LEC introduces new system to control player salaries
The League of Legends European Championship (LEC) has announced the introduction of a soft salary cap and floor model called Sporting Financial Regulations (SFR) - aimed at changing the League of Legends competitive scene.
The outlined goal is the effort to ensure the long-term financial stability and competitive balance of the LEC, beginning with the start of the 2024 LoL Esports Season.
According to the LEC, the SFR floor and cap are contingent on various economic factors and are not set to a specific number.
How does SFR work?
SFR has two functions, namely to enforce a salary cap and salary floor, setting the upper and lower boundary of the sum total of only the five highest-paid players per team.
Upon reaching the upper limit, every dollar spent over the cap will incur a luxury fee of 50% additional payment to be paid to the LEC. If the sum reaches 150% of the salary cap, every Euro is doubled.
In part, these additional fees will go to the other LEC competitors as well as the EMEA tier 2 ecosystem. The salary floor has been set to 50% of the salary cap, though no punishment or fee for going under the threshold has been shared at this time.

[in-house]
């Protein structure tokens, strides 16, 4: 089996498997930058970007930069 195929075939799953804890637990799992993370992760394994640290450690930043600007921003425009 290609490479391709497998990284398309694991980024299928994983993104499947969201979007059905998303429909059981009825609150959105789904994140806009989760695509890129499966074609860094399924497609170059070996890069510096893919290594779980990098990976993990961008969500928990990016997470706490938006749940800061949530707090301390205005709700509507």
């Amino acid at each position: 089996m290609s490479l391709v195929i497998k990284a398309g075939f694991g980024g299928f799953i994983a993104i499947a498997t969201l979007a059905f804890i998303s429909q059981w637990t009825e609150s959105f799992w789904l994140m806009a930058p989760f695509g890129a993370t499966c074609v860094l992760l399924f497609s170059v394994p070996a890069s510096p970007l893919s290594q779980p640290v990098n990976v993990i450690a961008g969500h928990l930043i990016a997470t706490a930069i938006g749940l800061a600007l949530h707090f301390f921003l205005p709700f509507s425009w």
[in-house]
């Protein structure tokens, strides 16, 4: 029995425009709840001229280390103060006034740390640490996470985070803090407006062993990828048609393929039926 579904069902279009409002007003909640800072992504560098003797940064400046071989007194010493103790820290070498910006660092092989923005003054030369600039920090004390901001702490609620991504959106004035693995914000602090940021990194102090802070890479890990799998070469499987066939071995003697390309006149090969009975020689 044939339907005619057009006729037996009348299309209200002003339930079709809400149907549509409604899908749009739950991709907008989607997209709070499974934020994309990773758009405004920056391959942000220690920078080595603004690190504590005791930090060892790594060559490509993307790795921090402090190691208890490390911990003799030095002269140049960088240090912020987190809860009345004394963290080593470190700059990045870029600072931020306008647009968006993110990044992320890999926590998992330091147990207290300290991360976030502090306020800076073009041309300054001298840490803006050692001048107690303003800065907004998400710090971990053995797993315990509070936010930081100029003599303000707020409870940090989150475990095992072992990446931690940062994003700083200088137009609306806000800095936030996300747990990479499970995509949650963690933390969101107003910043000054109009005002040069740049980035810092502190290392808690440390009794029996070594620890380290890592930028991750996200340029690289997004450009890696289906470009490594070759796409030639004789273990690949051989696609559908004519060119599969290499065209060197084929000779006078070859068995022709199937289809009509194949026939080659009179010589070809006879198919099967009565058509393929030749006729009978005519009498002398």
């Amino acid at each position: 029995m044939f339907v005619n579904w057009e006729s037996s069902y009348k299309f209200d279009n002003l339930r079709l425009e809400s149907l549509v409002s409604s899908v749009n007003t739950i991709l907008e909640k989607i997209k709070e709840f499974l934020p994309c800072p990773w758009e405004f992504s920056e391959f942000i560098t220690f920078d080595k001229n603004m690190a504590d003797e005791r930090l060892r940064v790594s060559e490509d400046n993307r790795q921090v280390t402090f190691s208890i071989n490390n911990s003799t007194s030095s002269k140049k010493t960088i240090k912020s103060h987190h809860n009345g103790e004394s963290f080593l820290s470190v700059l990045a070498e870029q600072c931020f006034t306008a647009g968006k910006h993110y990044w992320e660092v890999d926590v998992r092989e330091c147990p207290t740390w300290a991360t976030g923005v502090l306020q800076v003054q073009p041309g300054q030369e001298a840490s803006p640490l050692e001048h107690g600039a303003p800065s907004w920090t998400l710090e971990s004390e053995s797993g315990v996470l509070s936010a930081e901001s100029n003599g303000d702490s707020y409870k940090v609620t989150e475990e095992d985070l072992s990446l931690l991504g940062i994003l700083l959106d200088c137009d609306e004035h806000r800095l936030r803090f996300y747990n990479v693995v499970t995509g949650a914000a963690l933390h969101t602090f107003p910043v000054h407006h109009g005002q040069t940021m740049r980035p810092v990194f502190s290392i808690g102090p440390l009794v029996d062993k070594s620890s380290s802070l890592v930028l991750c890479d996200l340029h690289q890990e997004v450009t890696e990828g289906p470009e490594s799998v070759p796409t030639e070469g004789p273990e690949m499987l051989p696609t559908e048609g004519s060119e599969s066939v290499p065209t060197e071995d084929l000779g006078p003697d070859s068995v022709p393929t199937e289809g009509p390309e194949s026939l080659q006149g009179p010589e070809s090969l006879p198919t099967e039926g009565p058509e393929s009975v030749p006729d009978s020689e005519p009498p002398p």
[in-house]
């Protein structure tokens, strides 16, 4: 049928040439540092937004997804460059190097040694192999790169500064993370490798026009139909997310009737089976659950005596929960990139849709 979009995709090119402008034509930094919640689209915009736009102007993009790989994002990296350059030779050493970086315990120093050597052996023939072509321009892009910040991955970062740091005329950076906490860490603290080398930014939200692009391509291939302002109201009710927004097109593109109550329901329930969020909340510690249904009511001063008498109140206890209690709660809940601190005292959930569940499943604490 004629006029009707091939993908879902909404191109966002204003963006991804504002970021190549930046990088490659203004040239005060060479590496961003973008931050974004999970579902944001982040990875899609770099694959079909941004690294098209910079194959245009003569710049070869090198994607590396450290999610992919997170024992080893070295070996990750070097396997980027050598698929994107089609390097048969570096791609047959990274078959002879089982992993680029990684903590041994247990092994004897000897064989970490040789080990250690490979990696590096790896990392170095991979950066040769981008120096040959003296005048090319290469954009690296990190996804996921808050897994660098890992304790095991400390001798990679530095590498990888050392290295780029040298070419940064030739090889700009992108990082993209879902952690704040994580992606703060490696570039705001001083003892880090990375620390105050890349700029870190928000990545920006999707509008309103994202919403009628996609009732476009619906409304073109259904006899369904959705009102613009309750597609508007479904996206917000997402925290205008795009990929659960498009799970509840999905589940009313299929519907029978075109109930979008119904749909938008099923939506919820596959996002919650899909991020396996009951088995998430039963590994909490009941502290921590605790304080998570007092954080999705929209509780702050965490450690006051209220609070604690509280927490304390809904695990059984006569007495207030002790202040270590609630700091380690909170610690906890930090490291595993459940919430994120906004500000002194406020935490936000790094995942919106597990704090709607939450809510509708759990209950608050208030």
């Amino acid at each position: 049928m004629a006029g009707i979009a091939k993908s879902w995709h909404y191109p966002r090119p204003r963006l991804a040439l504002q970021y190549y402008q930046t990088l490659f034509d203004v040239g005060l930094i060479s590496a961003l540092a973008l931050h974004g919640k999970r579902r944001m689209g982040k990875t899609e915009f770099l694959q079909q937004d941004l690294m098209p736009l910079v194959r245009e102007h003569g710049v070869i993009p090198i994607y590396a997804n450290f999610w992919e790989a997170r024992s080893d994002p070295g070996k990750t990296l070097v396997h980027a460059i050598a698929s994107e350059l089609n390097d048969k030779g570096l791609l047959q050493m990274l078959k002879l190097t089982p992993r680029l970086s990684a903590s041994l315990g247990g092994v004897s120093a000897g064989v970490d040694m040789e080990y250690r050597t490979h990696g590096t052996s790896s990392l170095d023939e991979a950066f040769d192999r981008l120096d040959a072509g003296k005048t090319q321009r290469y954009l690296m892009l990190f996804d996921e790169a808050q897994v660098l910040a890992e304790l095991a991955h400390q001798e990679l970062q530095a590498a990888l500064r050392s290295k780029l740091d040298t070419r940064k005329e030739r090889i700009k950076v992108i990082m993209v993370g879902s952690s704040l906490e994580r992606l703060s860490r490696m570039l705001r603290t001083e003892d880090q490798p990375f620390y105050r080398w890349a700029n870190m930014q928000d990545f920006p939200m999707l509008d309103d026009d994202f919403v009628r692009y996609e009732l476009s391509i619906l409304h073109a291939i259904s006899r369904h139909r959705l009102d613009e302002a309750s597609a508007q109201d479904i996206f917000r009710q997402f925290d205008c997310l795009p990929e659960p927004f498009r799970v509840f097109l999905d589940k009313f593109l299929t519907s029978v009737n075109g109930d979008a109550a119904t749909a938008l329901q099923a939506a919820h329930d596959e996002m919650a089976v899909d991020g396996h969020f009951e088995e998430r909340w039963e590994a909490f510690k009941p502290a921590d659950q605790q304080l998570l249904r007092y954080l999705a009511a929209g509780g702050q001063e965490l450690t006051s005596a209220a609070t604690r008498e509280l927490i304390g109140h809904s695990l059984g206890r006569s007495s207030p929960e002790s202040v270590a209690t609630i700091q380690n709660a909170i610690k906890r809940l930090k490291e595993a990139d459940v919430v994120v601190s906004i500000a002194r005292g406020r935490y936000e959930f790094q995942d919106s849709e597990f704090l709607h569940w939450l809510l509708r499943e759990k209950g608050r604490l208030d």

According to the official announcement, specific numbers of the salary cap have not been disclosed but have been outlined as a calculation "based on a number of considerations, including LEC player salaries, League Revenue Pool of the current and forecasted years, team financial data - such as revenue and expenses - and other market indicators."
Following a general economic downturn in the esports industry, many entities in the space have started reconsidering their spending habits. For many, stepping back from spending while trying to remain competitive has proven to be a challenge.
Without knowing the definitive number of the salary cap, it proves challenging to determine the efficacy of the move or the potential harm caused to player income. It is currently unknown if the SFR threshold will ever be disclosed.
Moreover, it poses questions towards for the ability of LEC teams to both retain talent and sign import players in the global market. It stands to reason that this new system could hurt the LEC team’s ability to compete internationally.
Interestingly, the rule incentivises teams to keep the individual player's salary in check while leaving open the possibility for larger rosters with smaller individual salaries, as only the top five salaries per team are counted.
In the past, substitutions have not been overly fruitful but could remain an area of development, allowing more up-and-coming talent to be integrated into Tier 1 teams while promising a lower price tag on potential improvement.